By Joy Keller
Think back to America’s roads in the ’50s. Cities and towns were connected by long, straight stretches of highway. Detroit was cranking out hulking metal beasts that seemed to serve a single purpose: to take the American family to Grandma’s house on Sunday. It was a time for change, but American drivers didn’t know it yet. They were anticipating more chrome barges, and Detroit was happy to oblige. And why not? After all, gas was cheap and the war was history.
But there were rebels who craved the compact appeal of foreign cars like MGs and Triumphs. About this same time, the Volkswagen Beetle was making significant headway in the economy small car market. And while there were other makes such as the Renault, Simca, and Peugeot, they just didn’t have the right attitude. Then the Mini came along.
British automobile designer Alec Issigonis shared one thing in common with many other European engineers of his day. They saw the “bubble” cars rolling out of Germany and wanted to counter with something that used “the minimum amount of materials to give the maximum amount of space and comfort.” Issigonis and his design team came up with the radical idea to relocate the gearbox into the engine sump. At a time when most cars had a separate chassis, Issigonis’ design was monocoque (the body was integral with the chassis), and the running gear and engine were attached through the front and rear sub frames. Money was an issue, so Issigonis spot-welded the body panels together using external “jigs,” which explains the Mini’s seams. The tiny vehicle also sported a rubber suspension system and a lightweight front-wheel drive, which provided exceptional handling for an economy car.
The Mini was launched Aug. 26, 1959, through Austin and Morris franchises worldwide. Badged as the Austin Seven and the Morris Mini Minor, the first winter of production saw a host of problems for the little car including, but not limited to, leaking sills, rotting carpets, and water-logged distributors. Nevertheless, the first Mini arrived on U.S. shores in 1960. American media were already giving the Mini incredible coverage, as they had seen the impact it had had on the European market. They were intrigued by the unique layout, design, and overall specifications.
Love at First Sight?
Americans had grown accustomed to a certain level of interior and exterior trim, even in economy cars. Many were disappointed by the Mini’s spare accoutrements and solemn finish. Americans weren’t as directly affected by the postwar depression as England had been, and they were looking for more in a car. They wanted something that was fun, unique, and practical. This is where the Mini did not disappoint.
Road & Track tested the Austin 850 Mini in March 1960, just as the first cars were arriving. The magazine expressed concern about highway noise level, but was impressed by even the slowest Mini’s performance. Critics were amazed by how generous the interior room was in such a diminutive package, surpassing the externally larger VW Beetle. Weighing around 1,300 lbs. with 35 horsepower, it was a close run for a 1,200cc VW in a straight line—but in corners, there was no comparison. The Beetle’s quaint suspension was no match for the Mini’s road-hugging performance, and at a list price of $1,295 in 1960, it was a serious competitor to the $1,675 VW.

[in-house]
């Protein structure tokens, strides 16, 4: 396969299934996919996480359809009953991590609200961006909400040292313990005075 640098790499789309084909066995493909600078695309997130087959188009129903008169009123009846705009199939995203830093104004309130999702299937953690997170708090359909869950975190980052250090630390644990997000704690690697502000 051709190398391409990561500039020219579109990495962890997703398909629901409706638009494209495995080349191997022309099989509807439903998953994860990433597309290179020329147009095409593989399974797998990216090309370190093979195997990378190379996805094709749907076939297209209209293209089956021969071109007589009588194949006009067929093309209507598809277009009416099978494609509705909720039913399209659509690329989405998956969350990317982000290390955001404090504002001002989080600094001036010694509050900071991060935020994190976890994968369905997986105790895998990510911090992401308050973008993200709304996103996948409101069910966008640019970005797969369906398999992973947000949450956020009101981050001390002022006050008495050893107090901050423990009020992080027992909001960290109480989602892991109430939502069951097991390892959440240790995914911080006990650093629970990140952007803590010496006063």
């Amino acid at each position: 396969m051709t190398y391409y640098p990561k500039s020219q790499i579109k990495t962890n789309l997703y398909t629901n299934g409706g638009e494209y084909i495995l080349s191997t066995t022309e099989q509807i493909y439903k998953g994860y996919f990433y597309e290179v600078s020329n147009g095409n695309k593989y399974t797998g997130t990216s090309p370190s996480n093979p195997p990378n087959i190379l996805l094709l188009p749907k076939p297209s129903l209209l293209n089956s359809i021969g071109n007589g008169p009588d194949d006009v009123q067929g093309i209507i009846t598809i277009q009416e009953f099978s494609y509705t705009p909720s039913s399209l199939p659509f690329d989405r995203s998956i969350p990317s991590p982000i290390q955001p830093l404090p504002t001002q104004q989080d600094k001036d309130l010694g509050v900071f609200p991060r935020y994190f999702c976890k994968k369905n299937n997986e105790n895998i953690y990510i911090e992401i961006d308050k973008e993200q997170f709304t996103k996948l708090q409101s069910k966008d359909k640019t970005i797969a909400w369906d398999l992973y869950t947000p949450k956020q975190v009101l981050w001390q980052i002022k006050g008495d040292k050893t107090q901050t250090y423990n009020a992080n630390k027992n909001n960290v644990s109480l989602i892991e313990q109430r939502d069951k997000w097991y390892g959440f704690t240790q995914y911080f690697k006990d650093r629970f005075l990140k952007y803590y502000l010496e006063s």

In 1961, British Motor Company (BMC) introduced the Mini Cooper 997. Developed by the famed Cooper racing team, which had won the 1959 and 1960 Formula One World Championships, this model had 20 more horsepower thanks to a longer stroke connected to a slightly smaller bore that brought the displacement just under the 1,000cc limit of many racing classes. Intake valves were enlarged and the compression was increased. A more radical cam breathed through twin SU carburetors, and the gearbox got closer ratio gears and an extension that brought the shift lever back beside the driver, replacing the long “magic wand” shift lever of the 850s.
The American sports car crowd loved the new Coopers. Finally, here was a true four-seat sports sedan with room for two kids or luggage in back. The only competition at the time was the Renault Gordini and the Fiat-Abarths. The Mini was in a class by itself.
For the next seven years, Americans were introduced to variations of the Mini. Deluxe models, Coopers, Mini vans, pickups, and even a military reject called the Moke graced American roads. In 1967 the bottom fell out of the British motor industry as companies like Morris and Austin lost valuable and irretrievable ground to rivals Renault, Fiat, and Volkswagen. In addition, 1968 U.S. safety and emissions regulations virtually doomed the Mini. Specifically, a requirement for occupant protection would have required a major overhaul to the Mini interior. This, combined with a BMC realignment, combined with other factors, signaled the end of the Mini in America.